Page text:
Hushpuppi was arrested in Dubai in June 2020. Image Credit: Gulf News Archives

LOS ANGELES: A Nigerian social media influencer who called himself Ray Hushpuppi and flaunted a lavish lifestyle fueled by his efforts to launder millions of stolen dollars was sentenced Monday in Los Angeles to more than 11 years in federal prison.

Ramon Abbas, 40, also was ordered by a federal judge to pay $1.7 million in restitution to two fraud victims, according to a statement from the US Department of Justice.

Abbas, under the name “Ray Hushpuppi,” had more than 2 million Instagram followers before he was arrested in June 2020 in Dubai in the United Arab Emirates.

Abbas was “one of the most prolific money launderers in the world,” Don Alway, assistant director in charge of the FBI’s Los Angeles office, said in the statement.

Prosecutors said Abbas and a Canadian man laundered money from various online crimes including bank cyberheists and business email compromise, or BEC, a prolific crime in which crooks hack into email accounts, pretend to be someone they’re not and fool victims into wiring money where it doesn’t belong.

In 2019, he helped launder some $14.7 million stolen by North Korean hackers from a bank in Malta, funneling the money through banks in Romania and Bulgaria, prosecutors said.

He also helped launder millions of pounds stolen from a British company and a professional soccer club in the United Kingdom, got a New York-based law firm to transfer nearly $923,000 to a criminal account and acknowledged in a plea agreement that he helped defraud someone in Qatar who sought a $15 million loan to build a school, federal prosecutors said.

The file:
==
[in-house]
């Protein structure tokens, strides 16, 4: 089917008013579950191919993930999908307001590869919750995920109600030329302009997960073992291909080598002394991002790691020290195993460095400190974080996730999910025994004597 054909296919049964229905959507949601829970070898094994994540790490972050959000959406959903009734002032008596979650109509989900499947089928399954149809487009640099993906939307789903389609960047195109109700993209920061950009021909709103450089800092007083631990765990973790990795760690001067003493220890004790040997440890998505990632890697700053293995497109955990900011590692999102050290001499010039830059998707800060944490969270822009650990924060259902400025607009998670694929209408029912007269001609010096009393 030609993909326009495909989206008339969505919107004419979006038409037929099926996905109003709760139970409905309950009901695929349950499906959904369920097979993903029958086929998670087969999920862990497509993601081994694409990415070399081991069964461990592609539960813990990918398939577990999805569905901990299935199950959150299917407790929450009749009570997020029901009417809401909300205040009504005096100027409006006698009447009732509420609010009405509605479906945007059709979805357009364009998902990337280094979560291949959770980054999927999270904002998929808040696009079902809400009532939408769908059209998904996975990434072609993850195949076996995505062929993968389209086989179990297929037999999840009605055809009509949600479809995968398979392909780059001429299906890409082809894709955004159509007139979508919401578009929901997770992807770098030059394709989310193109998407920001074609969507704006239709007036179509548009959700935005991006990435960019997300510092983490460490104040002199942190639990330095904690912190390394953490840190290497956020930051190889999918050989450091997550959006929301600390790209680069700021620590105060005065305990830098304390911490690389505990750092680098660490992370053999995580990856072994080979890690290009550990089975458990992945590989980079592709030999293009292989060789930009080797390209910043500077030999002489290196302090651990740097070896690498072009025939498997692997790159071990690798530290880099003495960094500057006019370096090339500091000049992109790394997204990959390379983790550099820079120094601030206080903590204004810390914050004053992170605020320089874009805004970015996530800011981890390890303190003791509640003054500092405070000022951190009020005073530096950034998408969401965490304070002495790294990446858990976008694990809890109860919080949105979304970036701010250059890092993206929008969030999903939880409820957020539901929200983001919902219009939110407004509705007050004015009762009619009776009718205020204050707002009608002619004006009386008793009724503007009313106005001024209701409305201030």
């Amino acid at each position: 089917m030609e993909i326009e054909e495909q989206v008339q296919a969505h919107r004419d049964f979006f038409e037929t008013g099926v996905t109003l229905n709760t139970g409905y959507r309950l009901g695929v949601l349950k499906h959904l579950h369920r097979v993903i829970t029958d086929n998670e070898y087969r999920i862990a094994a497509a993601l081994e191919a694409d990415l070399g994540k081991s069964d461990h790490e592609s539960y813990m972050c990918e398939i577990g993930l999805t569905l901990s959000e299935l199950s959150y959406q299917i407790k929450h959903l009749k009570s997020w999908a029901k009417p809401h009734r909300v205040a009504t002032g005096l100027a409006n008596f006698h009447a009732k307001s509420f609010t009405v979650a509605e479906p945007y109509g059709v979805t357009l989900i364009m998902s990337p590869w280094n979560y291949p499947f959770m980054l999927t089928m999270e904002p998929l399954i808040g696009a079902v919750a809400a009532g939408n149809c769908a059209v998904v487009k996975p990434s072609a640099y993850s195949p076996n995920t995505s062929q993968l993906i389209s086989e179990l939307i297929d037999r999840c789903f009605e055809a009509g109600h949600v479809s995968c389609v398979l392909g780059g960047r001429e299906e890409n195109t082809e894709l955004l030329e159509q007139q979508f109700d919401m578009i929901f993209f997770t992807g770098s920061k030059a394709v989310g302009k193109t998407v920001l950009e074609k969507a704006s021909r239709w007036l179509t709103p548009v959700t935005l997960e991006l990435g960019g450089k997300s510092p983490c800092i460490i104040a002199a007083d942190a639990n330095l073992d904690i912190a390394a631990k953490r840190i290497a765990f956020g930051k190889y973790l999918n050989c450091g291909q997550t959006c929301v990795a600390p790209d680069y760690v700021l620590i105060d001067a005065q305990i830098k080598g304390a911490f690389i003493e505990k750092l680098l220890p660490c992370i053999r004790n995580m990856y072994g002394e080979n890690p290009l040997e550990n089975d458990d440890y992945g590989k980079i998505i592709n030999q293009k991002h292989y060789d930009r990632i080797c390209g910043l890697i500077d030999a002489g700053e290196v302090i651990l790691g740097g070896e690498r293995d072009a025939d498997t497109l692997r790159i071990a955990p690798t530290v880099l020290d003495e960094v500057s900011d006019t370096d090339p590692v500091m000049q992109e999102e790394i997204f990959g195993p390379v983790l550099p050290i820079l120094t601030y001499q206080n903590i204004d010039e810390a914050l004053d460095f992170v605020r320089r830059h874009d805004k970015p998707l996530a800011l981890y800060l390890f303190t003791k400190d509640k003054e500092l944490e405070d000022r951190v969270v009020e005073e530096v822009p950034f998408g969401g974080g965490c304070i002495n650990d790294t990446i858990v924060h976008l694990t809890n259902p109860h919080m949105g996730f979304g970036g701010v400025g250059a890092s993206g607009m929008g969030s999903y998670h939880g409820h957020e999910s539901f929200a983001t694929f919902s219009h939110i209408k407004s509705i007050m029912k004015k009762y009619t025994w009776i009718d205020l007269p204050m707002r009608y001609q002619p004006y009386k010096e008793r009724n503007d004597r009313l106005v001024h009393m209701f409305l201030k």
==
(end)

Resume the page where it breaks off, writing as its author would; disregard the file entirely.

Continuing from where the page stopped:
At Monday’s sentencing, Abbas was sentenced to to 135 months in federal prison and was ordered to pay $922,857 in restitution to the law firm and $809,983 in restitution to the victim in Qatar.

“By his own admission, during just an 18-month period defendant conspired to launder over $300 million,’’ prosecutors wrote in a sentencing memorandum, although they said much of the intended loss “did not ultimately materialize.’’

His social media posts showed him living a life of luxury, complete with private jets, ultra-expensive cars and high-end clothes and watches.

“I hope someday I will be inspiring more young people to join me on this path,’’ read one Instagram post by Abbas, who pleaded guilty in April 2021 to one count of conspiracy to engage in money laundering.

Ghaleb Alaumary, 37, of Mississauga in Ontario, Canada, was charged separately. He pleaded guilty in 2020 to one count of conspiracy to engage in money laundering, prosecutors said. He was sentenced to nearly 12 years in federal prison and was ordered to pay more than $30 million in restitution.

'Family man' picture

“He was an equal opportunity criminal,” prosecutors said in a court filing, citing his “long history as a scammer and money launderer.” Abbas “is, by all accounts, an ambitious individual, but his ambition has long been directed towards crime and its rewards,” the government said. His “conduct was reprehensible and deserves serious punishment.”

US District Judge Otis Wright said he felt prosecutors and defence lawyers were talking about two different people in their depictions of Abbas.

Abbas’s lawyers painted a picture of a family man and successful businessman who strayed into a world of crime and did little more than provide access to bank accounts to fraudsters.

Abbas, dressed in an orange prison jumpsuit and handcuffed, told the judge he was in deep financial trouble in 2019 when he accepted offers from some associates to help them launder money.

“I was desperate, your honour,” he said. “I was very desperate.”

He apologised to his victims and promised to repay them in full by selling his two Rolls Royces, a Ferrari and a Range Rover.